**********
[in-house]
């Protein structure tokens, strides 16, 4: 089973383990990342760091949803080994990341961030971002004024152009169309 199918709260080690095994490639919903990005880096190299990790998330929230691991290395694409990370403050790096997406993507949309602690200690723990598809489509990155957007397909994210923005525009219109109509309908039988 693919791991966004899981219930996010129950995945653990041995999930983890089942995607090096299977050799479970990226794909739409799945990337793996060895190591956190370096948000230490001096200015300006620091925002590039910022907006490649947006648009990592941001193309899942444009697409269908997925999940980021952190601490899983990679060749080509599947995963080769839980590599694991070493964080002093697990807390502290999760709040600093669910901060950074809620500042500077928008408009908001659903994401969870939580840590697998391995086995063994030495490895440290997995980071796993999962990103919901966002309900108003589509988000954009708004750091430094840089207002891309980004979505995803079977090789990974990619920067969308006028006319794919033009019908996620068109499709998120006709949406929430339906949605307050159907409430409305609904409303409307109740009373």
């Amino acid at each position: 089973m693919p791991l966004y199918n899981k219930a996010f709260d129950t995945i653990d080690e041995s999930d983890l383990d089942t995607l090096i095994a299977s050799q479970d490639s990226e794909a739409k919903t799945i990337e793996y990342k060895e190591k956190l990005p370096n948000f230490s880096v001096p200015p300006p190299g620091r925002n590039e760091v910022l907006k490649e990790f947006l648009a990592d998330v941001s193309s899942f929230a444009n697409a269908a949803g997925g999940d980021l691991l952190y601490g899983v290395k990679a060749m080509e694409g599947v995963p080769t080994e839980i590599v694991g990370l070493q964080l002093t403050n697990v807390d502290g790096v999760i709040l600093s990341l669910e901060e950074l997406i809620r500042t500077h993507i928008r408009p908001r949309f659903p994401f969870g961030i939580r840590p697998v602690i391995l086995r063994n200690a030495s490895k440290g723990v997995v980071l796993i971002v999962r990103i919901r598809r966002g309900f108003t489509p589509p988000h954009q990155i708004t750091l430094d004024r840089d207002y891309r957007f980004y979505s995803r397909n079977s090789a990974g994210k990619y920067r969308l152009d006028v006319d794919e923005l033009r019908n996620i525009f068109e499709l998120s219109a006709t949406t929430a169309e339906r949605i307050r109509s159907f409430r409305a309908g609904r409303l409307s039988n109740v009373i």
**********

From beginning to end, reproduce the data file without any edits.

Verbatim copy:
[in-house]
């Protein structure tokens, strides 16, 4: 089973383990990342760091949803080994990341961030971002004024152009169309 199918709260080690095994490639919903990005880096190299990790998330929230691991290395694409990370403050790096997406993507949309602690200690723990598809489509990155957007397909994210923005525009219109109509309908039988 693919791991966004899981219930996010129950995945653990041995999930983890089942995607090096299977050799479970990226794909739409799945990337793996060895190591956190370096948000230490001096200015300006620091925002590039910022907006490649947006648009990592941001193309899942444009697409269908997925999940980021952190601490899983990679060749080509599947995963080769839980590599694991070493964080002093697990807390502290999760709040600093669910901060950074809620500042500077928008408009908001659903994401969870939580840590697998391995086995063994030495490895440290997995980071796993999962990103919901966002309900108003589509988000954009708004750091430094840089207002891309980004979505995803079977090789990974990619920067969308006028006319794919033009019908996620068109499709998120006709949406929430339906949605307050159907409430409305609904409303409307109740009373």
């Amino acid at each position: 089973m693919p791991l966004y199918n899981k219930a996010f709260d129950t995945i653990d080690e041995s999930d983890l383990d089942t995607l090096i095994a299977s050799q479970d490639s990226e794909a739409k919903t799945i990337e793996y990342k060895e190591k956190l990005p370096n948000f230490s880096v001096p200015p300006p190299g620091r925002n590039e760091v910022l907006k490649e990790f947006l648009a990592d998330v941001s193309s899942f929230a444009n697409a269908a949803g997925g999940d980021l691991l952190y601490g899983v290395k990679a060749m080509e694409g599947v995963p080769t080994e839980i590599v694991g990370l070493q964080l002093t403050n697990v807390d502290g790096v999760i709040l600093s990341l669910e901060e950074l997406i809620r500042t500077h993507i928008r408009p908001r949309f659903p994401f969870g961030i939580r840590p697998v602690i391995l086995r063994n200690a030495s490895k440290g723990v997995v980071l796993i971002v999962r990103i919901r598809r966002g309900f108003t489509p589509p988000h954009q990155i708004t750091l430094d004024r840089d207002y891309r957007f980004y979505s995803r397909n079977s090789a990974g994210k990619y920067r969308l152009d006028v006319d794919e923005l033009r019908n996620i525009f068109e499709l998120s219109a006709t949406t929430a169309e339906r949605i307050r109509s159907f409430r409305a309908g609904r409303l409307s039988n109740v009373i």